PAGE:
As engineering design software has become more sophisticated, however, even online calculation tools have begun to look a little crude. “We realized that many of our customers have their own preferred design tools and workflows,” explains Tillema. “That’s where the design engineers spend most of their time and where they feel most comfortable and work most efficiently. Why should they be forced to leave that environment and switch to an entirely different tool for bearing selection?”
Recognizing the need for a more streamlined way of working, SKF now offers integrated selection and calculation services that work seamlessly with a range of different engineering design software platforms. With its own product data, calculation methods or both built into these platforms, designers can choose and evaluate an appropriate bearing from within their normal product development environment.
Integrated bearing selection services simplify and speed up the virtual design process, but virtual testing is a more complex challenge. “In the quest for shorter time to market, our customers increasingly want to simulate their designs with greater fidelity and to do it earlier in the product development cycle,” says Tillema. “In engineering, we call it the ‘shift to the left’.”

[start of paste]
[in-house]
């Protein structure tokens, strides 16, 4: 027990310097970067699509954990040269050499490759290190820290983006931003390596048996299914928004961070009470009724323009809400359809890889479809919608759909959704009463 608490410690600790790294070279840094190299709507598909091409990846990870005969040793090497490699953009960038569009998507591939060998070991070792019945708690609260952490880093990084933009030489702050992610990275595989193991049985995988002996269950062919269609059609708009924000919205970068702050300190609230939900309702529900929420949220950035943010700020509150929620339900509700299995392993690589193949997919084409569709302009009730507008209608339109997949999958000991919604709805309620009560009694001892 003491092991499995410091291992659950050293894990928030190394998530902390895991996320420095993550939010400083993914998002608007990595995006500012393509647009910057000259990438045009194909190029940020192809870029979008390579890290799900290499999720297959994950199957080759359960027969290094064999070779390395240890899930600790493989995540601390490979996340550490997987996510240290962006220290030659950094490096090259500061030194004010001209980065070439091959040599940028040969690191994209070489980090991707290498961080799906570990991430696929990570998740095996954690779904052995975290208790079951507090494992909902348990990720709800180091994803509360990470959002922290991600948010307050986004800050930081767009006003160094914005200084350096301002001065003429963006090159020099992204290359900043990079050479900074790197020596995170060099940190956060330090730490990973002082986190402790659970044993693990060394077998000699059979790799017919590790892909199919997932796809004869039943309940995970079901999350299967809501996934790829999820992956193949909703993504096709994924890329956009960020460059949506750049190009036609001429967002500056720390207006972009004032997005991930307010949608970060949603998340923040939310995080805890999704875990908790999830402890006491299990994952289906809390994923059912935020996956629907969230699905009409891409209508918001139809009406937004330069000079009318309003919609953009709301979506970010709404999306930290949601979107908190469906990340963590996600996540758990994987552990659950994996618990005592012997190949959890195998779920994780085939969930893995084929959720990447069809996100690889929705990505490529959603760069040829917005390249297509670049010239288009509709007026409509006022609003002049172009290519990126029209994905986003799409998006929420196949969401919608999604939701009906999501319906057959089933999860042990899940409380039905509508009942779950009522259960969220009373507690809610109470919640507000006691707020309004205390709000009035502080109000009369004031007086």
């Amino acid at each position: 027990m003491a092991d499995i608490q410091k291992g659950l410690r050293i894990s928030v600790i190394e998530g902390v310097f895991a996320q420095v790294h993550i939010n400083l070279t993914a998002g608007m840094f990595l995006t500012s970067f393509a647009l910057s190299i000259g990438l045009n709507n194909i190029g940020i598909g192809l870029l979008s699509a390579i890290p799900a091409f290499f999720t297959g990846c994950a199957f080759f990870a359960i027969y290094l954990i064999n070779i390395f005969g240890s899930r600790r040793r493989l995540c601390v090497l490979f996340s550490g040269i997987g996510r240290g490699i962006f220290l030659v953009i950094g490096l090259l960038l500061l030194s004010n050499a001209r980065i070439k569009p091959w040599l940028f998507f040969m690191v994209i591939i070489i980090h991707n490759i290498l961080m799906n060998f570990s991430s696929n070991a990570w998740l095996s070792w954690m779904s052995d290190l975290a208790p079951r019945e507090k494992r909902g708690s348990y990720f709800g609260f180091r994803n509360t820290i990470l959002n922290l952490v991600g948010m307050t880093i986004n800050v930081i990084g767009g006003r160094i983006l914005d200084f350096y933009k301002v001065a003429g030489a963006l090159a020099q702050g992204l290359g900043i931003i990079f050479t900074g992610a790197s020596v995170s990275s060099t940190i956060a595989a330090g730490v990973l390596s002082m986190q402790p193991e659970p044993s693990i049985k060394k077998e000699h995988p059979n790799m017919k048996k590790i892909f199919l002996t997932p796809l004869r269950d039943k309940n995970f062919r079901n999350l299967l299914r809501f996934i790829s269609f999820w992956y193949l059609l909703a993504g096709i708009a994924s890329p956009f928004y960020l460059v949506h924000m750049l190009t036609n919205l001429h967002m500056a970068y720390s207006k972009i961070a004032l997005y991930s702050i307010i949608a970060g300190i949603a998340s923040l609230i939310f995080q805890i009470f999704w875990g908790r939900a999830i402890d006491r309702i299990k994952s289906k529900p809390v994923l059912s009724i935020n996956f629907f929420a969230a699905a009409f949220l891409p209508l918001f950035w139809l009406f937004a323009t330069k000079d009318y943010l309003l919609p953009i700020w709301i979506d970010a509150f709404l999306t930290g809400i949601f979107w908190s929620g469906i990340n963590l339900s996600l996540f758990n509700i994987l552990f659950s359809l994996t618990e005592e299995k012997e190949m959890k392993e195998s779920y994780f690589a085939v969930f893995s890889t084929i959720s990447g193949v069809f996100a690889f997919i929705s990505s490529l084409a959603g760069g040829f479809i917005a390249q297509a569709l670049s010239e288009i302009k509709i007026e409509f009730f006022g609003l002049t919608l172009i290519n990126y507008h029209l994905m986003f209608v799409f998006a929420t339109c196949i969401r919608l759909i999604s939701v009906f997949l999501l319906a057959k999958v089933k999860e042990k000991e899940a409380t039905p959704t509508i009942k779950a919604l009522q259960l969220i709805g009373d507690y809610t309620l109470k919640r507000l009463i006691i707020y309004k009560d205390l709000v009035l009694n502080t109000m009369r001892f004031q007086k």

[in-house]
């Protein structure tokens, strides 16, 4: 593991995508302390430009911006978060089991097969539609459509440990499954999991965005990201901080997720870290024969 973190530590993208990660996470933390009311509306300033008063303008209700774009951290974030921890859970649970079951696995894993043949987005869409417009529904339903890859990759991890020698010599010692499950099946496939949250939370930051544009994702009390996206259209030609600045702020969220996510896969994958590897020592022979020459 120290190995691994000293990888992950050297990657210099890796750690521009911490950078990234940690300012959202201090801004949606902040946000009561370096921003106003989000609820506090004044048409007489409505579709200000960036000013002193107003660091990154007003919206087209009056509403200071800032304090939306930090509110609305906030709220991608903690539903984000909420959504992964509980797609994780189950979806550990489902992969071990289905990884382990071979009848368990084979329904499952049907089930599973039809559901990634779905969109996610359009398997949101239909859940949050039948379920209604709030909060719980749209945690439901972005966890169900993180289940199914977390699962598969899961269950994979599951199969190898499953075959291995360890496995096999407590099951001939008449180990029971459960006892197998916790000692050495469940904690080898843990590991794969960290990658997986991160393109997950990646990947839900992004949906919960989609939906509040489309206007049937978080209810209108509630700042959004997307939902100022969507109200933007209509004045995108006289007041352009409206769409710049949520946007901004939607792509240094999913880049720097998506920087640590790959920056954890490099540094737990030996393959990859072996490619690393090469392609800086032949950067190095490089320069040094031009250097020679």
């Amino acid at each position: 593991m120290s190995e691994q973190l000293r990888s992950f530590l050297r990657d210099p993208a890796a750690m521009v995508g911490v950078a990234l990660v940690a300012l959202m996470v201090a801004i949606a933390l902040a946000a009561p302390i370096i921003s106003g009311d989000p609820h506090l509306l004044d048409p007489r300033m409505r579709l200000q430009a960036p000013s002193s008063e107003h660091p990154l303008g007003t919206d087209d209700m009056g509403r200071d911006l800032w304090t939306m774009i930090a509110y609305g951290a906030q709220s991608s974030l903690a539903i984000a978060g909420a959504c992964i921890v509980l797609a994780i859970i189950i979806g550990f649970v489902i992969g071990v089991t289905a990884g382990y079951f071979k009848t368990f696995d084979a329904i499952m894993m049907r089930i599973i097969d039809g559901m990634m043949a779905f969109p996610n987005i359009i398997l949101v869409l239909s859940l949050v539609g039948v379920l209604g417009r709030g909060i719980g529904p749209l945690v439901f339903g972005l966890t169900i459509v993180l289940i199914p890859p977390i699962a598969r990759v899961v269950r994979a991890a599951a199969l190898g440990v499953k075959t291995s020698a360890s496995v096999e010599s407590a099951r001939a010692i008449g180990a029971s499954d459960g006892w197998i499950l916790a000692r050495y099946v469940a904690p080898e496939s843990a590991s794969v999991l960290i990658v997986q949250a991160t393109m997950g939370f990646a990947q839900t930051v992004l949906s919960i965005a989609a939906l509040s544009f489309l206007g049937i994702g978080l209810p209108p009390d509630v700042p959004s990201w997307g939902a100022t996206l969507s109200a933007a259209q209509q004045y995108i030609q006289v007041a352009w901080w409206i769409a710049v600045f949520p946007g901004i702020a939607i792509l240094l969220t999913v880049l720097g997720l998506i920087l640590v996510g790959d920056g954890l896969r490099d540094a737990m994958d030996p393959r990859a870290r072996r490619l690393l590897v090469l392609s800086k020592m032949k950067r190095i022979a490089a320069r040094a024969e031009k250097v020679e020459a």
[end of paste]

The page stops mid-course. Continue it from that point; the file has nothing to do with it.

If bearings make up a critical element of a design, as they often do in products such as motors or gearboxes, effective simulation depends on an accurate, detailed representation of the bearing. “But modelling bearings is a complex process,” he says. “By nature, bearings are a highly non-linear component, and they need to cope with very high contact pressures. The behaviour of a bearing can also be influenced by very small differences in geometry, and that micro-level geometry is intellectual property that bearing makers often want to keep confidential.”
Those characteristics make bearing simulation a frustrating process for users. “Customers using finite element tools typically face two choices,” says Tillema. “Either they oversimplify, by representing a bearing as a simple rigid ring, or they attempt to build a more detailed model without knowing all the details of the design.” Either way, he says, this often leads to unreliable results.
There’s an app for that
Now there’s another way. To resolve the simulation dilemma, new integrations have been developed that are designed to deliver better results faster than current methods. SKF data and calculation services are available for a growing range of popular simulation tools, with the finite element modelling system from US-based Ansys the latest to join that list.